Cupping + Gua Sha


Cupping and Gua Sha

The cupping procedure commonly involves creating a small area of low air pressure next to the skin.

The cups themselves can be various shapes including balls or bells, and may range in size from 1 to 3 inches (25mm – 75mm) across the opening. Plastic and glass are the most common materials used today, replacing the horn, pottery, bronze and bamboo cups used in earlier times. The low air pressure required may be created by heating the cup or the air inside it with an open flame or a bath in hot scented oils, then placing it against the skin. As the air inside the cup cools, it contracts and draws the skin slightly inside. More recently, the vacuum can be created with a mechanical suction pump acting through a valve located at the top of the cup – this method is practiced at our clinic, as eliminates the possible dangers inherent to the fire-based method.

In practice, cups are normally used only on softer tissue that can form a good seal with the edge of the cup. They may be used singly or in large number to cover a larger area. They may be used by themselves or placed over an acupuncture needle. Skin may be lubricated, allowing the cup to move across the skin slowly.

Depending on the specific treatment, skin marking is common after the cups are removed. This may be a simple red ring that disappears quickly, but more aggressive treatments can result in deeper bruising. In general, the longer a cup is left on, the more of a circular mark is created.


Gua Sha is an ancient therapy method that is used to relieve the stagnation of blood that obstructs surface tissues and inhibits organ function. The meaning of the Chinese character “Gua” is to rub or to scrape while the second character “Sha” means a reddish and raised area of skin.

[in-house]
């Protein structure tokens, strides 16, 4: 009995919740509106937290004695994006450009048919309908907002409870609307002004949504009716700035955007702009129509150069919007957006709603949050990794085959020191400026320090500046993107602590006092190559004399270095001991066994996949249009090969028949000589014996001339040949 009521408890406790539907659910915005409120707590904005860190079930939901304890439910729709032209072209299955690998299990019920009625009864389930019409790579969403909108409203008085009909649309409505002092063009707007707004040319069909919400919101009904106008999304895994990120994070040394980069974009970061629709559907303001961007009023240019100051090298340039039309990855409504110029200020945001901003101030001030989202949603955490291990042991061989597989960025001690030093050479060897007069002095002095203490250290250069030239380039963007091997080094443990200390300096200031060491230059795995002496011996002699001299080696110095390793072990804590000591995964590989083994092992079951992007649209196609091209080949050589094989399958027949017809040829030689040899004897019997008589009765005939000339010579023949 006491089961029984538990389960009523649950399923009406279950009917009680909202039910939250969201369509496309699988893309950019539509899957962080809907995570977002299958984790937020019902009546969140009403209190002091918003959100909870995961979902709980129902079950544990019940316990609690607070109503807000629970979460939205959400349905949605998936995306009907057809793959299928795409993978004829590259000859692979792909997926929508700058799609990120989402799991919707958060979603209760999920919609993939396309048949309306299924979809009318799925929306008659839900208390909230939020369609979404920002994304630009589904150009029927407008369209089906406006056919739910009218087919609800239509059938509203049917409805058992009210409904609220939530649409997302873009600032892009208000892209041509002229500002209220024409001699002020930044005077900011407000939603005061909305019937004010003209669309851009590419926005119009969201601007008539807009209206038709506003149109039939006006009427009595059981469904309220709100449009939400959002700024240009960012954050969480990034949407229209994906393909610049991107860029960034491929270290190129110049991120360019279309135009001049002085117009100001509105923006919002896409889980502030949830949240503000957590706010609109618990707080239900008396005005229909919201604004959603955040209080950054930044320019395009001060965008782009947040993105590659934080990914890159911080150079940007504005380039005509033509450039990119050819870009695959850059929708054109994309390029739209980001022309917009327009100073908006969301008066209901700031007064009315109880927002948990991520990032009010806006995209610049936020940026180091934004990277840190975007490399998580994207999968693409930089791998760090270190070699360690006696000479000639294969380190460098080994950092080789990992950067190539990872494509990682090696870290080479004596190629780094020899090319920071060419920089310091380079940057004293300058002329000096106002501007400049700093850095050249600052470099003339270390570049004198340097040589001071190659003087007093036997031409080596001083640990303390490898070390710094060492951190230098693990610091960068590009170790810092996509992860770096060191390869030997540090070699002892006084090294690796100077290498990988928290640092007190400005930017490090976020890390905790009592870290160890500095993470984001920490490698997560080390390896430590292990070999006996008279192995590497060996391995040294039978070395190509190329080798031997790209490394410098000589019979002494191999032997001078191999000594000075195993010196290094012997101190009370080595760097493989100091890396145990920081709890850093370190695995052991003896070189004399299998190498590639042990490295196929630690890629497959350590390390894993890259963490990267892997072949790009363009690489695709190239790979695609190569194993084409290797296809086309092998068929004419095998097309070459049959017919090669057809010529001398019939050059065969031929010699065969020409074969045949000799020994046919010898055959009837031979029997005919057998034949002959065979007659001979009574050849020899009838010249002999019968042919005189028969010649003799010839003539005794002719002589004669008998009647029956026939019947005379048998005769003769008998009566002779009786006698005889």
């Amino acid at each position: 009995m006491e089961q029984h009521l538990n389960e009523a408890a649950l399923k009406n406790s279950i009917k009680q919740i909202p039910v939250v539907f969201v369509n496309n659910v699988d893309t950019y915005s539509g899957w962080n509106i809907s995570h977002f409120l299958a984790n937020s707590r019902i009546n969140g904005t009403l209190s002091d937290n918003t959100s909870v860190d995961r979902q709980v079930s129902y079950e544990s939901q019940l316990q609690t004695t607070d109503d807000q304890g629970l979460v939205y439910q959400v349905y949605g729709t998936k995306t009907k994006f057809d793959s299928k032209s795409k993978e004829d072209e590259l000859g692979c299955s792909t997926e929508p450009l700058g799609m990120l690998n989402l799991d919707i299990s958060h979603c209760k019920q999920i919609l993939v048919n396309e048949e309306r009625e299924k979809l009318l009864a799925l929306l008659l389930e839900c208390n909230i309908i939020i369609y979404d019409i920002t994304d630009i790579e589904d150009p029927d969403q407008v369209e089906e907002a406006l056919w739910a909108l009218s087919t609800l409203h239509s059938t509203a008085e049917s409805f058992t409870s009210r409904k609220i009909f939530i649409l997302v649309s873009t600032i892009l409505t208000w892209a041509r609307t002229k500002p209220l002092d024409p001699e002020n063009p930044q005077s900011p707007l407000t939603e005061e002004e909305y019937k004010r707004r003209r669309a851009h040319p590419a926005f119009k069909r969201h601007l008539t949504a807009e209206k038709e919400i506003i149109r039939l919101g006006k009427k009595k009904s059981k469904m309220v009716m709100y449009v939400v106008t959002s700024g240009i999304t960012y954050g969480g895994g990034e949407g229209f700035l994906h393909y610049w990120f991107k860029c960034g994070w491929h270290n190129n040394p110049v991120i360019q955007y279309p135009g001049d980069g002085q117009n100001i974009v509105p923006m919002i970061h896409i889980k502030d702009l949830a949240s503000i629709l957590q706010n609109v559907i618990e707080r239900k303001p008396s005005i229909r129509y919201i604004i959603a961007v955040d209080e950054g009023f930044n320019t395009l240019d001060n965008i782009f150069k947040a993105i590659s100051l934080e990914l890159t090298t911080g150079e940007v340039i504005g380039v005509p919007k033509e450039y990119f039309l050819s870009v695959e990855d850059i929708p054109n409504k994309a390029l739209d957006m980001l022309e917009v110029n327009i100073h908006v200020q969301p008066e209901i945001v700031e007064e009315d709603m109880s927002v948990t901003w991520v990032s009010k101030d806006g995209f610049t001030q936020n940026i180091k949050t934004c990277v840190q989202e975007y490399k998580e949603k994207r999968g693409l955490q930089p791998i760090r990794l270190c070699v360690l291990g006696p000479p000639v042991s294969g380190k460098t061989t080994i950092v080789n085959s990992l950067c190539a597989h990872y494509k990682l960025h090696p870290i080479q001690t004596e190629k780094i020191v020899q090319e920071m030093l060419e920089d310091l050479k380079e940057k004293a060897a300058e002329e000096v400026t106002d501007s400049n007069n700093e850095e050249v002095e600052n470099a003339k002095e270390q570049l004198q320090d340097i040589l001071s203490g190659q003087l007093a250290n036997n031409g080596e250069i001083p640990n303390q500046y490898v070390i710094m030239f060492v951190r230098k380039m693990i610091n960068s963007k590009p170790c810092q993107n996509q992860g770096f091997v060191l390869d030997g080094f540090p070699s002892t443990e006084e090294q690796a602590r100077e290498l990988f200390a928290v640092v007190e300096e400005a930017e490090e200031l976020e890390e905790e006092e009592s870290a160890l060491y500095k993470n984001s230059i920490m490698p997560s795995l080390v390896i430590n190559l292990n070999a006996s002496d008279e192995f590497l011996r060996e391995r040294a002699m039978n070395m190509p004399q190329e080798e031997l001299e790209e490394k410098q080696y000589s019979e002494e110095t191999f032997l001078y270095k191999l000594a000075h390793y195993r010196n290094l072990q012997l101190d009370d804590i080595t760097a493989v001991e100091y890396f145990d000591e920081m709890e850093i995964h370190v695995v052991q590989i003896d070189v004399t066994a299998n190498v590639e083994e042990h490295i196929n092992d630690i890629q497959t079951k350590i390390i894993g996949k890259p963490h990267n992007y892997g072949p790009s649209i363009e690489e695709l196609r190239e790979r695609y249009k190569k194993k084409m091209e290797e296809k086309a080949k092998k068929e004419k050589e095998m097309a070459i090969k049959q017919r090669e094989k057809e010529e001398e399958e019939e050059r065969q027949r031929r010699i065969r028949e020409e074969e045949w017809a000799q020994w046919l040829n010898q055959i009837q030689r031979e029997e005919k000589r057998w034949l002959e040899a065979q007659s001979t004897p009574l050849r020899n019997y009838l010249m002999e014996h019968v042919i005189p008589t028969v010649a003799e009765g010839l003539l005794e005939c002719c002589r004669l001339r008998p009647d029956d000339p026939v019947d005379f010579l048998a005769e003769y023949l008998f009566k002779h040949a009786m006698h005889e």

The Gua Sha technique facilitates healing of the body by pressing or “scraping” the skin repeatedly with certain blunt, rounded tools.
The smooth edge is placed against the pre-oiled skin surface, pressed down firmly, and then moved down the muscles or along the pathway of the acupuncture meridians. The strokes are repeated until the Sha appears, resulting in the appearance of red, elevated patches on the treated area.

This may result in sub-cutaneous blemishing, which usually takes 2–4 days to fade; Sha rash does not represent capillary rupture as in bruising. The color of sha varies according to the severity of the patient’s blood stasis—which may correlate with the nature, severity and type of their disorder—appearing from a dark blue-black to a light pink, but is most often a shade of red. Although the marks on the skin look painful, they are not.

Gua Sha is a versatile preventive, curative and strengthening TCM technique. It is particularly effective in relieving body pain from headaches to shoulder, neck, back and joint pains as well as nerve pains, PMS, rheumatism and osteoporosis.